International Pheromone Systems Ltd (IPS) are a Wallasey-based family company who have been providing specialist pest monitoring solution’s since 1985.
IPS currently design and manufacture Pheromone trapping systems to manage insect pests, resulting in increased plant health and crop yields. Using pheromone to capture and dispose of insects and other pests which can affect the health of plants is considered to be more environmentally friendly as a replacement for other methods including the use of toxins and pesticides.
The traps help agricultural partners and farmers keep insects and pests at bay and they currently export to clients based in Australasia, Asia, North & South America, Europe, the Middle East and Africa.
IPS wished to explore the opportunities of employing advanced digital technologies to the pest control market, enhancing connectivity and management of multiple traps, across a large farming area. Currently, IPS manufacturer roughly 100,000 traps per year, many of which are recyclable and re-usable offering a lengthy product lifespan.
The VEC helped IPS to better understand how factory simulation can optimise daily factory operations as well as explore the potential of adopting industrial Internet of Things (IoT) and artificial intelligence (AI).
The VEC assessed how a more connected and integrated system could work alongside the IPS current product line and how this could be developed in partnership with their own clients via a technology roadmap which also highlighted the benefits of adding smart functionality to their existing processes and machinery.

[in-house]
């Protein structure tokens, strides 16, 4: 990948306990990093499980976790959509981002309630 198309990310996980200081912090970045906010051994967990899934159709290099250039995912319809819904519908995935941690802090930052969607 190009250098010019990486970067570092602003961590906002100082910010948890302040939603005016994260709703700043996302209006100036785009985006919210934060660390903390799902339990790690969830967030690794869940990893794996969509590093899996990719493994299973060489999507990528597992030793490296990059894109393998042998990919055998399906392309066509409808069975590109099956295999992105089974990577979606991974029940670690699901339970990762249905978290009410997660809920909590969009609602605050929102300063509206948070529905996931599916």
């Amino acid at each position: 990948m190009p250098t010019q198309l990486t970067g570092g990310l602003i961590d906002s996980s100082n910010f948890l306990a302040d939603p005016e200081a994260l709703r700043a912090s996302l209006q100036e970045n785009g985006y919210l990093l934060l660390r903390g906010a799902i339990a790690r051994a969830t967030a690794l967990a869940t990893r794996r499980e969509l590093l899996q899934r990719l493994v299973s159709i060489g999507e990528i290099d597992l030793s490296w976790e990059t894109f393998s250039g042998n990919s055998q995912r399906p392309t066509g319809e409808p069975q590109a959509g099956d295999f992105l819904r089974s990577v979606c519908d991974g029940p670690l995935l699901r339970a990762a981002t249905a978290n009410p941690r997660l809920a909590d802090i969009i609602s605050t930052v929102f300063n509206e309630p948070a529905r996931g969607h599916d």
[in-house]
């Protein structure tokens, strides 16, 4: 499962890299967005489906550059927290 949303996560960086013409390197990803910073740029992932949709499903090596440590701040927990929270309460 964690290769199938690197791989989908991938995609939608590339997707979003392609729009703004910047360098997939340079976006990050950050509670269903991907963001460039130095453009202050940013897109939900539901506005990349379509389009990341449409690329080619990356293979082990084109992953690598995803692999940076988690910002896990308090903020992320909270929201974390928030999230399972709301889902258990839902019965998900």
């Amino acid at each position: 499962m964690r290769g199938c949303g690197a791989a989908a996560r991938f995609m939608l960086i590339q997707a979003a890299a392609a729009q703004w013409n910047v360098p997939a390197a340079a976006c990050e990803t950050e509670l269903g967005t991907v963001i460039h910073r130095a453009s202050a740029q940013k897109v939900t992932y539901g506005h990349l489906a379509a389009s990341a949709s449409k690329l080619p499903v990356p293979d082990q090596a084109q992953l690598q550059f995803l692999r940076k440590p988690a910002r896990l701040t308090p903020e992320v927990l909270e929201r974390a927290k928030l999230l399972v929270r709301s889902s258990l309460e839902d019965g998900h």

By enabling better connectivity for farmers and visibility of their insect traps, IPS clients can easily and remotely monitor and manage all bug traps, as well as gain an improved oversight of activity over the hundreds of square miles they cover for farming and agricultural purposes. This empowers farmers to administer proactive insect control over larger plots of land and reduce the need to travel regularly. This reduces the time needed and distance travelled to manually check on the traps, reducing resources which can be re-allocated to other areas of the business.
By understanding where the greatest pest activity is taking place on the land, farmers can ensure they are appointing the traps in the most popular areas, reducing pest activity, ensuring plant growth is maximised, increasing animal welfare and improving crop yields within developed and developing countries.
Payman Shafighi, Entomological Scientist for IPS, said: “Working with the Virtual Engineering Centre has helped IPS identify where small yet significant improvements can be made to our products, simply by adopting emerging technologies.’’